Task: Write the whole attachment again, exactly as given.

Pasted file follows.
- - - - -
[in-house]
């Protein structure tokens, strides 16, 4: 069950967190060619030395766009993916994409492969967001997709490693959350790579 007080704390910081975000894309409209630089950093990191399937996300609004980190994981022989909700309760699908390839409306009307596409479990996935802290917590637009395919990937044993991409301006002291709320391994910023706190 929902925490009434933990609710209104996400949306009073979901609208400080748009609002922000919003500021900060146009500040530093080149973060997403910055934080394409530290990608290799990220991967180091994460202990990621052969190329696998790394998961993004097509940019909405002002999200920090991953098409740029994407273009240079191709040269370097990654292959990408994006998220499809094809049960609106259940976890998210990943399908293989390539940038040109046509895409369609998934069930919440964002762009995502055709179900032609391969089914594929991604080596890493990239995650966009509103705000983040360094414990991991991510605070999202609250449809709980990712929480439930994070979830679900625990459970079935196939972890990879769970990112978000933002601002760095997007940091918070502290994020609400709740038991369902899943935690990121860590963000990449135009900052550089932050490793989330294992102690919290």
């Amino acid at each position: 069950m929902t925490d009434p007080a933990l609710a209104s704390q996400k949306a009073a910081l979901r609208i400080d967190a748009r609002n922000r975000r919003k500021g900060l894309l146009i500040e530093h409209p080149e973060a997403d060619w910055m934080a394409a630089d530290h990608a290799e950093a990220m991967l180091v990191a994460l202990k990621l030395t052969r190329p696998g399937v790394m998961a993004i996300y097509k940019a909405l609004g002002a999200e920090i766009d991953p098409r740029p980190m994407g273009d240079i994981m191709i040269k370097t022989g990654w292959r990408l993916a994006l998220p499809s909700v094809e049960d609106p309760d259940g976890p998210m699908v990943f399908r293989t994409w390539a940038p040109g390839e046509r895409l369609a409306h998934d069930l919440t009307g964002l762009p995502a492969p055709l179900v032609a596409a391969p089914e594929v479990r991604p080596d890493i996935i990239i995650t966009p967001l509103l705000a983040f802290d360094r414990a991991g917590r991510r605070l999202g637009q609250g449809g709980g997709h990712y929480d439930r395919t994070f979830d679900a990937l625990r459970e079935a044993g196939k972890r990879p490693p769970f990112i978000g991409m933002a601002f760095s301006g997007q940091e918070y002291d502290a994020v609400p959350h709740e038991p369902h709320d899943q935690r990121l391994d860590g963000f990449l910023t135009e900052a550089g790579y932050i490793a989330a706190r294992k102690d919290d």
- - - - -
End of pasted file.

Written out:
[in-house]
């Protein structure tokens, strides 16, 4: 069950967190060619030395766009993916994409492969967001997709490693959350790579 007080704390910081975000894309409209630089950093990191399937996300609004980190994981022989909700309760699908390839409306009307596409479990996935802290917590637009395919990937044993991409301006002291709320391994910023706190 929902925490009434933990609710209104996400949306009073979901609208400080748009609002922000919003500021900060146009500040530093080149973060997403910055934080394409530290990608290799990220991967180091994460202990990621052969190329696998790394998961993004097509940019909405002002999200920090991953098409740029994407273009240079191709040269370097990654292959990408994006998220499809094809049960609106259940976890998210990943399908293989390539940038040109046509895409369609998934069930919440964002762009995502055709179900032609391969089914594929991604080596890493990239995650966009509103705000983040360094414990991991991510605070999202609250449809709980990712929480439930994070979830679900625990459970079935196939972890990879769970990112978000933002601002760095997007940091918070502290994020609400709740038991369902899943935690990121860590963000990449135009900052550089932050490793989330294992102690919290």
């Amino acid at each position: 069950m929902t925490d009434p007080a933990l609710a209104s704390q996400k949306a009073a910081l979901r609208i400080d967190a748009r609002n922000r975000r919003k500021g900060l894309l146009i500040e530093h409209p080149e973060a997403d060619w910055m934080a394409a630089d530290h990608a290799e950093a990220m991967l180091v990191a994460l202990k990621l030395t052969r190329p696998g399937v790394m998961a993004i996300y097509k940019a909405l609004g002002a999200e920090i766009d991953p098409r740029p980190m994407g273009d240079i994981m191709i040269k370097t022989g990654w292959r990408l993916a994006l998220p499809s909700v094809e049960d609106p309760d259940g976890p998210m699908v990943f399908r293989t994409w390539a940038p040109g390839e046509r895409l369609a409306h998934d069930l919440t009307g964002l762009p995502a492969p055709l179900v032609a596409a391969p089914e594929v479990r991604p080596d890493i996935i990239i995650t966009p967001l509103l705000a983040f802290d360094r414990a991991g917590r991510r605070l999202g637009q609250g449809g709980g997709h990712y929480d439930r395919t994070f979830d679900a990937l625990r459970e079935a044993g196939k972890r990879p490693p769970f990112i978000g991409m933002a601002f760095s301006g997007q940091e918070y002291d502290a994020v609400p959350h709740e038991p369902h709320d899943q935690r990121l391994d860590g963000f990449l910023t135009e900052a550089g790579y932050i490793a989330a706190r294992k102690d919290d």